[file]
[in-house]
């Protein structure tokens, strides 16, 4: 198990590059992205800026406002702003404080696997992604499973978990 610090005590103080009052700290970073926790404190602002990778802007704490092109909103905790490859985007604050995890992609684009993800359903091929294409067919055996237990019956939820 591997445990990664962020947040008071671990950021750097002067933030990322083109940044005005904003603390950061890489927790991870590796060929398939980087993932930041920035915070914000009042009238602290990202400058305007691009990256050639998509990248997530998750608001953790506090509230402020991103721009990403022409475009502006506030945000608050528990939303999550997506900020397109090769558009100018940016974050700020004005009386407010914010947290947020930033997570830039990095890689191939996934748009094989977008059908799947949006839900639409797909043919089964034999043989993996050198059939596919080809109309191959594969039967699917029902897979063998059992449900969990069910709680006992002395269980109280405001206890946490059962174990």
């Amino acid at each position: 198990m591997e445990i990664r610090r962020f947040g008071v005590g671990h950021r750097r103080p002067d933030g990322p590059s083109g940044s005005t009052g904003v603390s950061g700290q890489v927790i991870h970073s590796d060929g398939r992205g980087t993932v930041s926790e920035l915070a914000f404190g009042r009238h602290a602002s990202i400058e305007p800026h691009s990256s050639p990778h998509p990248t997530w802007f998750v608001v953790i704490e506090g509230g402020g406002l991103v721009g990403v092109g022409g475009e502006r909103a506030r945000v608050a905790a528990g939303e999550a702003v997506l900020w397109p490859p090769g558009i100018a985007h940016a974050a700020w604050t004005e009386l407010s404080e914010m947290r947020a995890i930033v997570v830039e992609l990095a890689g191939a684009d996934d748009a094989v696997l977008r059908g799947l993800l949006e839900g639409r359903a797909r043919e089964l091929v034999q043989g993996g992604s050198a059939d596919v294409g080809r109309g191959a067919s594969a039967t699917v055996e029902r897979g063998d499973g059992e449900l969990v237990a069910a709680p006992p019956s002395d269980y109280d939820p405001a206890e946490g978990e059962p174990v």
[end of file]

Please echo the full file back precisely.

[in-house]
């Protein structure tokens, strides 16, 4: 198990590059992205800026406002702003404080696997992604499973978990 610090005590103080009052700290970073926790404190602002990778802007704490092109909103905790490859985007604050995890992609684009993800359903091929294409067919055996237990019956939820 591997445990990664962020947040008071671990950021750097002067933030990322083109940044005005904003603390950061890489927790991870590796060929398939980087993932930041920035915070914000009042009238602290990202400058305007691009990256050639998509990248997530998750608001953790506090509230402020991103721009990403022409475009502006506030945000608050528990939303999550997506900020397109090769558009100018940016974050700020004005009386407010914010947290947020930033997570830039990095890689191939996934748009094989977008059908799947949006839900639409797909043919089964034999043989993996050198059939596919080809109309191959594969039967699917029902897979063998059992449900969990069910709680006992002395269980109280405001206890946490059962174990």
């Amino acid at each position: 198990m591997e445990i990664r610090r962020f947040g008071v005590g671990h950021r750097r103080p002067d933030g990322p590059s083109g940044s005005t009052g904003v603390s950061g700290q890489v927790i991870h970073s590796d060929g398939r992205g980087t993932v930041s926790e920035l915070a914000f404190g009042r009238h602290a602002s990202i400058e305007p800026h691009s990256s050639p990778h998509p990248t997530w802007f998750v608001v953790i704490e506090g509230g402020g406002l991103v721009g990403v092109g022409g475009e502006r909103a506030r945000v608050a905790a528990g939303e999550a702003v997506l900020w397109p490859p090769g558009i100018a985007h940016a974050a700020w604050t004005e009386l407010s404080e914010m947290r947020a995890i930033v997570v830039e992609l990095a890689g191939a684009d996934d748009a094989v696997l977008r059908g799947l993800l949006e839900g639409r359903a797909r043919e089964l091929v034999q043989g993996g992604s050198a059939d596919v294409g080809r109309g191959a067919s594969a039967t699917v055996e029902r897979g063998d499973g059992e449900l969990v237990a069910a709680p006992p019956s002395d269980y109280d939820p405001a206890e946490g978990e059962p174990v």